> Most work will be turking.
> What is turking? It’s when human beings do the work that bots aren’t able to do yet, but they do it in a way a bot would do it.
> It’s not hard, but you don’t get paid much to do it either.
> There are lots of fast growing labor based companies in the “sharing economy” that are moving in this direction too. Companies like UberCompany, TaskRabbit, and Samasource are heading in this direction too.
> Although it may not seem like it now, this is what these companies will end up doing as they begin to replace workers with bots (for example: Uber will start to replace drivers with self-driving vehicles by 2019, when the first self-driving cars are starting to sell in volume).
> The reason why this will occur isn’t that obvious. It’s due to the way bots will eat jobs (and they will eat jobs in every industry from construction to medical to law to education to farming to government).
> When bots take over jobs, they will force a restructuring of the workplace. However, there will still be things that bots can’t do.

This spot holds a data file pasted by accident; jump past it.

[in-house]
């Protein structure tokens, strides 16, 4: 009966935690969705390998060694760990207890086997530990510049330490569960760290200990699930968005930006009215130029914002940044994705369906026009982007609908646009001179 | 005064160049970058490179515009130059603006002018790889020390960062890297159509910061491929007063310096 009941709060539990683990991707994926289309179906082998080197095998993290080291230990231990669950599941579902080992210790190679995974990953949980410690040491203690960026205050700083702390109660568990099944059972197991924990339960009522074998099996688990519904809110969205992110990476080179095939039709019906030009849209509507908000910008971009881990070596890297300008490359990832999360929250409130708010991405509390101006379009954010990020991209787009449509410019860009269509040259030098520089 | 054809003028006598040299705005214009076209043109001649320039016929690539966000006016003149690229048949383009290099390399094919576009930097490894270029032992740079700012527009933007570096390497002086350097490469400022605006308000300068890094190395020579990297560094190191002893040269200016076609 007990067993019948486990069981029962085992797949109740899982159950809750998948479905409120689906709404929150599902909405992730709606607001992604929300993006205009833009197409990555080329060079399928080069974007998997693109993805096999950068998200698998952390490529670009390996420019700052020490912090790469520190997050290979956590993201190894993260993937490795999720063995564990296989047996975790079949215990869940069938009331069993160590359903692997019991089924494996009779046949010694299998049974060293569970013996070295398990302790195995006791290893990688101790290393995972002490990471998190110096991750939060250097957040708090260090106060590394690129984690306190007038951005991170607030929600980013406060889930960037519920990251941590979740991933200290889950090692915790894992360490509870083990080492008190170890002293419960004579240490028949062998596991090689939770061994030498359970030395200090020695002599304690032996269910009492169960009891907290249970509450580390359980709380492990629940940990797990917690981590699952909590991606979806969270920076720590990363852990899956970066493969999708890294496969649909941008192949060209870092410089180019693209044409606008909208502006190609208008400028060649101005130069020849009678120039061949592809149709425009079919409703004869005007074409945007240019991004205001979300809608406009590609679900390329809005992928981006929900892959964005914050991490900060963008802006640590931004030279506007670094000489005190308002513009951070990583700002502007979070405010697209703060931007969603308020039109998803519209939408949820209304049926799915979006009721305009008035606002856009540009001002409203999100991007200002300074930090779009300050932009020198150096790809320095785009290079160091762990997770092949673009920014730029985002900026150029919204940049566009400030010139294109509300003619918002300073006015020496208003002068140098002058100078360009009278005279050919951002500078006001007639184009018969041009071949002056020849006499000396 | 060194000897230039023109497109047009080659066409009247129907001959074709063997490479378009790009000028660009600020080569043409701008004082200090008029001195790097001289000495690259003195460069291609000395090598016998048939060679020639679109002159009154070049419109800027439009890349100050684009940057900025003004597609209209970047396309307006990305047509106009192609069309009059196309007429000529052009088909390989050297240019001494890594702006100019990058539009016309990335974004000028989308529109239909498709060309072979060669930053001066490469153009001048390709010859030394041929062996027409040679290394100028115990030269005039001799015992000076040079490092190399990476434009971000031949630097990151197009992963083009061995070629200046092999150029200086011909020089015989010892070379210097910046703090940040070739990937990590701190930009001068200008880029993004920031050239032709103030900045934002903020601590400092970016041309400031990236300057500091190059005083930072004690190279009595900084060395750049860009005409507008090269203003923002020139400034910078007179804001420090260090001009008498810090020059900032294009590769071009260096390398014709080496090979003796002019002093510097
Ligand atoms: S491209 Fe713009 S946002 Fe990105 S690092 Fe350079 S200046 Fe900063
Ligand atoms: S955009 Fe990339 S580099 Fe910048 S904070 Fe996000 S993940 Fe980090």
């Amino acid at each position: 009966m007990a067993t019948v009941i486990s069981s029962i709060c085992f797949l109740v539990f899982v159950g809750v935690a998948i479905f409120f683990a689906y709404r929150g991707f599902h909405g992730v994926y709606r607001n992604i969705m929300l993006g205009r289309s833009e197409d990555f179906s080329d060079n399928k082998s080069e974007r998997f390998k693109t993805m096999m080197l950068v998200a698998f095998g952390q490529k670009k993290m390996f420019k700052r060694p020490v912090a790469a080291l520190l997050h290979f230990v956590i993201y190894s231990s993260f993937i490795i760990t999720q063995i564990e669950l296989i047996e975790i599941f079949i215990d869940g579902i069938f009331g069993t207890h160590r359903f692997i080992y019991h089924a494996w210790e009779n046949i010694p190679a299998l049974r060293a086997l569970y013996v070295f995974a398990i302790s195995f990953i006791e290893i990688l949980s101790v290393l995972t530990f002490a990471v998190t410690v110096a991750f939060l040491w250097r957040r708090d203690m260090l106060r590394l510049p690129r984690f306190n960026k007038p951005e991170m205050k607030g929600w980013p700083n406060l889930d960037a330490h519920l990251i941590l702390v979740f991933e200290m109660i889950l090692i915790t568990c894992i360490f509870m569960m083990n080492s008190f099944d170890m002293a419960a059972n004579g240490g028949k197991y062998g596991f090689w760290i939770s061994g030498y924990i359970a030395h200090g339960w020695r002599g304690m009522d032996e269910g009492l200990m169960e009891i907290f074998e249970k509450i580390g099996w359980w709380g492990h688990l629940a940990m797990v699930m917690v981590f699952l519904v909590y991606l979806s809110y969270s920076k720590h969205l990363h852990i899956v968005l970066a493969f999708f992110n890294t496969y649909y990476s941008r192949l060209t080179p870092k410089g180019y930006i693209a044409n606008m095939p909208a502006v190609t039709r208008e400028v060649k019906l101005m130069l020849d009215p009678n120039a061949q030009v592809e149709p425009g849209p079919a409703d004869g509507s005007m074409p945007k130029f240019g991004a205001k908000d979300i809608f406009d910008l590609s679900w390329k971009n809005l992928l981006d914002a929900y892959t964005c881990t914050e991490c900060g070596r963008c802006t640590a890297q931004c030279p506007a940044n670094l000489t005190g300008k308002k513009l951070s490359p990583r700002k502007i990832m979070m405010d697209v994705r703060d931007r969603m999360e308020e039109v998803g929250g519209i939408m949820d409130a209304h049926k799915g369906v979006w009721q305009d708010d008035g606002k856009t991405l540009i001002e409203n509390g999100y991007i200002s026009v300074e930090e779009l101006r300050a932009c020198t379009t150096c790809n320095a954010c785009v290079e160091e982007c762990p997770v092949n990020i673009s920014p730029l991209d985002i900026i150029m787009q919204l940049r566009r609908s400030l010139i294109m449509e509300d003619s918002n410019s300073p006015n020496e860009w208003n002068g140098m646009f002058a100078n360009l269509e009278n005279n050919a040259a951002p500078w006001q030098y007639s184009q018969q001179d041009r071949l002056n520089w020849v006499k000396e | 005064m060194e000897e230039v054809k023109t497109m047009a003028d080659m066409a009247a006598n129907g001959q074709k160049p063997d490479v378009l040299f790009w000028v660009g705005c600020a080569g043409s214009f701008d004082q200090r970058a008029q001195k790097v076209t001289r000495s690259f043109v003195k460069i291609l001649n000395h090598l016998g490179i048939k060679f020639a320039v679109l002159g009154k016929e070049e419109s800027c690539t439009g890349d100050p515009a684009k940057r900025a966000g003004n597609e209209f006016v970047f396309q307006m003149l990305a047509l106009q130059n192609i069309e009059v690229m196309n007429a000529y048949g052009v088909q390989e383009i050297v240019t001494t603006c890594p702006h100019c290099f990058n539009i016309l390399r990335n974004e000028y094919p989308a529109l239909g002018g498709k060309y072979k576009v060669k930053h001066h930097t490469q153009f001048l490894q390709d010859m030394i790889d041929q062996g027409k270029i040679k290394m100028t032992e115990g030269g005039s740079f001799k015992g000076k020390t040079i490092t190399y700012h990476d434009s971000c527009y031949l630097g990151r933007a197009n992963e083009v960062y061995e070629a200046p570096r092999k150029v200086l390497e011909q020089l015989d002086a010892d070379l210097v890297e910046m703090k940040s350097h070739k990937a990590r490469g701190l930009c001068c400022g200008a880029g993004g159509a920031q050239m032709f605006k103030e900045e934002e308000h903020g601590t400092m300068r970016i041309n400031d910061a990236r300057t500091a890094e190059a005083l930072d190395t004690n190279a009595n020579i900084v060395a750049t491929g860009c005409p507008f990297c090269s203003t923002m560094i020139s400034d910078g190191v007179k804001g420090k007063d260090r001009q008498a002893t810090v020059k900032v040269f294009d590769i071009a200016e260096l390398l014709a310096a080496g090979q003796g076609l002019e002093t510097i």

> That’s what turking is for. Turking services use human beings to do the portions of a job bots can’t do.
> This isn’t going to be the creative and meaningful work people hope it will be, it will be exactly the opposite.
> Additionally, these jobs will be built in a way that a bot would do it, so they can fit in with all of the other work already being done by bots.
> Further, it also needs to be done in a way that a bot can learn from what the human beings do.
> As you can imagine, training bots to do everything a human mind can do is going to be a HUGE industry. An industry so big it is going to create some of the biggest companies in the world (Turk companies could employ hundreds of millions of people all over the world, making them 100x larger than the largest employers in the world today).
Robb also thinks that it will be tied in with a trend for Turking companies to offer their workers "training" in return for MicroCredit which will actually lock them into debt and a kind of indentured labour.
I've been saying for a while that exploitation from dominating turking / gig-economy platforms will come in the form of ever more onerous service-level agreements for little or no extra money. The platform will get the benefits, but the micro-suppliers will end up with the risk.
On Quora :
See also :